Then you hear the unmistakable sound of Julie slamming the front door--mumbling, cursing, as she stamps to the bedroom. "Wha . . .t, is, uh, this? You are sick?" Julie says with a tone of surprise in her voice. And you would have sworn you saw the hint of a lone tear in her right eye. "Yes, I am sick....(LONG, DEEP COUGH HERE), and I need help, Julie! I am so sorry, (MORE DEEP COUGHING) I wish I hadn't called you . . . gasp, cough, but I had...no, no...cho--ice!" you struggle to say to an amazed Julie who is now sitting on the edge of the bed.
OKAY. JULIE IS NOT ANGRY. HERE IS WHAT YOU DO. NOW
- Start ENJOYING this sickbed adventure. You heard me right. Sickbed adventure. When was the last time that Julie waited on you? Well, that doesn't matter now because you my taken-for-granted buddy, verbally-abused working man who always puts his wife first. It is YOUR turn to grab a few days of pure delight, if you follow my lead.
- YOU NOW . . ."act" angry because, as you say to Julie, "That Margie! What a busy body. Came running in here like she lives here--insisted that she help me to bed...when have I ever needed help to get to bed?" you say with your face red with anger. Julie tries to conceal her female gloating for YOU chose to NOT go after Margie, and says, "Hey, now. You cannot get angry. What do you need for me to do for YOU? I am off until Monday!" Julie says those magic words that you have longed to hear for years--What can I get for YOU? And it is ONLY TUESDAY!
- You think, then barely speak, " A good, cold drink, but I can get it . . ." you say "acting" like you can get out of bed.
Julie lovingly-scolds you and tells you to stay put. See how my advice is working for you? Don't feel guilty. When Julie was sick last year, who was it that stayed off of work to nurse her back to health? YOU! So lay back, and take advantage of this situation...but be advised. DO NOT OVERDO THE PERKS OR JULIE WILL GET SUSPICIOUS, SO BE MODERATE ABOUT WHAT SHE CAN GET FOR YOU.
I would say to keep this up until, say, Wednesday night. Then really pour it on with yells, screams and say stuff like, "I know I am going to Heaven..bye, everyone," and Julie, being a sharp-thinking woman, will get on the phone and take you, guess where? To the upgraded, modern in every way, area hospital where you will receive EVEN MORE care that you would at home. Now listen to me. You have to really 'act' as good as Marlon Brando in your 'resentment' to being taken to really, a medical facility that rivals any Holiday Inn Express with it's large, comfy rooms, digital television, great food, and those pretty nurses, man on man, you can get great care from tonight, Wednesday night, until Sunday evening. You cannot afford to miss the Sunday NFL on CBS, can you?
As you enter your huge, comfy, soundproof room, you sigh with approval, but you quickly "act" irate as you are stripped of your street clothes and put into a comfy gown that you can lay around in for days. I said days, mister. Julie looks tired. And the thing for you do to now is to say this, "Julie, honey. Go on back home. You need some rest. And there is nothing you can do for now. You can come by tomorrow on your lunch hour, if you like. Okay?" Julie almost cries as your selfless attitude. She kisses you on your forehead, not your lips, as the young night nurse looks at her like an irritated cat. And you are old enough to be her dad. The nurse, not Julie.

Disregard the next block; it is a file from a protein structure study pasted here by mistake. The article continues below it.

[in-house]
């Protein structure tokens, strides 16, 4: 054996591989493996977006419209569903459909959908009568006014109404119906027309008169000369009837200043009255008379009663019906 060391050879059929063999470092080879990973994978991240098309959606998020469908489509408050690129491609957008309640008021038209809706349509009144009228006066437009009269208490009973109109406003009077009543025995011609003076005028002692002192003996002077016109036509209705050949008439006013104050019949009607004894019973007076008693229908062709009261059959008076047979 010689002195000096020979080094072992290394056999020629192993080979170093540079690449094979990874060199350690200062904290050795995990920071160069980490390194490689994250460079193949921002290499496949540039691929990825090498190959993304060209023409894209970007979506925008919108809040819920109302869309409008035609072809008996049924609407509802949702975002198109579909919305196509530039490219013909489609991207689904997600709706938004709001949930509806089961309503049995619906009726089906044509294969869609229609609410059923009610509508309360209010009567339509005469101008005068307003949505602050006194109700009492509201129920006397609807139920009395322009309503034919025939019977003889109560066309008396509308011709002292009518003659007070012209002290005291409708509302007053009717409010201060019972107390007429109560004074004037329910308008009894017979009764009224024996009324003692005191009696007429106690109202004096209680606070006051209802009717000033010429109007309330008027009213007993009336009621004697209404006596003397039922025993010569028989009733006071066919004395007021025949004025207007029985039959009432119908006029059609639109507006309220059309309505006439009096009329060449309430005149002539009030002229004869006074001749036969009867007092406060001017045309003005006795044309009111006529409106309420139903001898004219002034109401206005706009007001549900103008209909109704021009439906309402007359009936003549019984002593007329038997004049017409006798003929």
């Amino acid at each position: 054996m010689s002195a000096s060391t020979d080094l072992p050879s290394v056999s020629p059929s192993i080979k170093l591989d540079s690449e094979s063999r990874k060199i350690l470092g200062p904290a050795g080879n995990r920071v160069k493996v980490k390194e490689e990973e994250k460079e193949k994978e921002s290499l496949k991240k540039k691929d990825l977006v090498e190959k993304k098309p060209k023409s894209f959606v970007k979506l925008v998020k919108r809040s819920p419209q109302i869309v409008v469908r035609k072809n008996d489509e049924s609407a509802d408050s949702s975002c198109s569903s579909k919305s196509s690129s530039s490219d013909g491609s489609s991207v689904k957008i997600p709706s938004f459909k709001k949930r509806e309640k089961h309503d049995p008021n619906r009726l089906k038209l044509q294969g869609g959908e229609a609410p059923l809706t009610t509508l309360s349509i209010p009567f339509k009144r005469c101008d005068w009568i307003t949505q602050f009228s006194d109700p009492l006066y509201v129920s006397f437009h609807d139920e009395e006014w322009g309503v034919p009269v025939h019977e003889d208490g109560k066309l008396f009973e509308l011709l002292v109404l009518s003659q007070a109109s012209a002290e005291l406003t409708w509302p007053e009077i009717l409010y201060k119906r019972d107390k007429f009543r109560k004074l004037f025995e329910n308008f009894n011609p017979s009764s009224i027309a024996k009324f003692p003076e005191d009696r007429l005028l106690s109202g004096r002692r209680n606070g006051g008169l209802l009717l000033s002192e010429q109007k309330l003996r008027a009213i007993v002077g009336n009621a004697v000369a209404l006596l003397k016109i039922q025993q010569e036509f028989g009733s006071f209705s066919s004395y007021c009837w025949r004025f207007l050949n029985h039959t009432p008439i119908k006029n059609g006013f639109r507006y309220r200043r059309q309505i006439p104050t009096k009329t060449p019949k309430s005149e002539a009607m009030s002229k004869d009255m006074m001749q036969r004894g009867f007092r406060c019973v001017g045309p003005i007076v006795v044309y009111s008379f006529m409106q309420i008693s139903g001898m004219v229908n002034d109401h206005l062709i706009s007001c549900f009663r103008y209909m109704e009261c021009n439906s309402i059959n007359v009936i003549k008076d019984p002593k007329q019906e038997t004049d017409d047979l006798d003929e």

HERE IS WHAT YOU CAN EXPECT NOW UNTIL SUNDAY EVENING:
- 1. GREAT FOOD. I MEAN THE FOOD THAT MAKES YOU THINK OF RUBY TUESDAY'S.
- PLENTY OF DIGITAL TELEVISION WITH "YOUR" SPORTS SHOWS: ESPN, ESPN2, ESPNU AND FOOTBALL GALORE. YOU ARE IN HEAVEN, BUDDY.
- PLENTY OF ATTENTION FROM THE PRETTY NURSES WHO ARE SWORN TO LOOK IN ON YOU, TAKE YOUR BLOOD PRESSURE, VITAL SIGNS ALL THE WHILE LOOKING AT YOU WITH THEIR YOUNG, DEEP BROWN EYES.
- SPONGE BATHS--FROM THE SAME YOUNG, PRETTY NURSES. A MAN HAS TO BE CLEAN EVEN IN THE HOSPITAL. AND IT'S FUNNY. AT HOME, JULIE HAS TO THREATEN YOUR LIFE BEFORE YOU WILL TAKE A SHOWER.
- USE OF TELEPHONE. CALL YOUR WORKPLACE. CHAT WITH BUDDIES ABOUT THE GAMES, HAVE A GREAT TIME.
- ORDER MOVIES FOR THE DIGITAL TV. WHY NOT? YOUR INSURANCE IS FOOTING THE BILL.
- READ WHATEVER YOU LIKE--NEWSPAPERS, COMIC BOOKS, MAYBE A PLAYBOY IF JULIE DOESN'T WALK IN.
Then your doctor walks into your room--smiling and writing notes on his official hospital-approved clipboard with his gold Cross pen. "What's the verdict, doc?" you ask in a semi-positive tone, but not too positive.
"Well, my friend. You have been attacked by food poisoning. That's right. And I feel that we have got to keep you at least 10 MORE DAYS to see if we cannot get that nasty germ out of you," the smiling doctor explains. Shakes your hand. And leaves.
Then you are left alone with your thoughts. Food poisoning, where did, oh yeah, the last thing I ate was Julie's meatloaf. That was it. That's where this junk came from but . . .like the doctor said....10 MORE DAYS . . .what a lucky break...more of this fine treatment, attention . . .
"Knock, knock," Julie says laughingly as she opens the door to your hospital room. "Got my man some "real" food. You know how bad that hospital food is, dear?"
"What is that, Julie, some, take-out from Ruby Tuesday's?" you 'act' weak as you reply.
Julie smiles like a guilty cat that has been into the margarine in the door of the refrigerator and then says . . .
"No, you silly man! I said REAL food! I brought you some more of my yummy MEATLOAF!"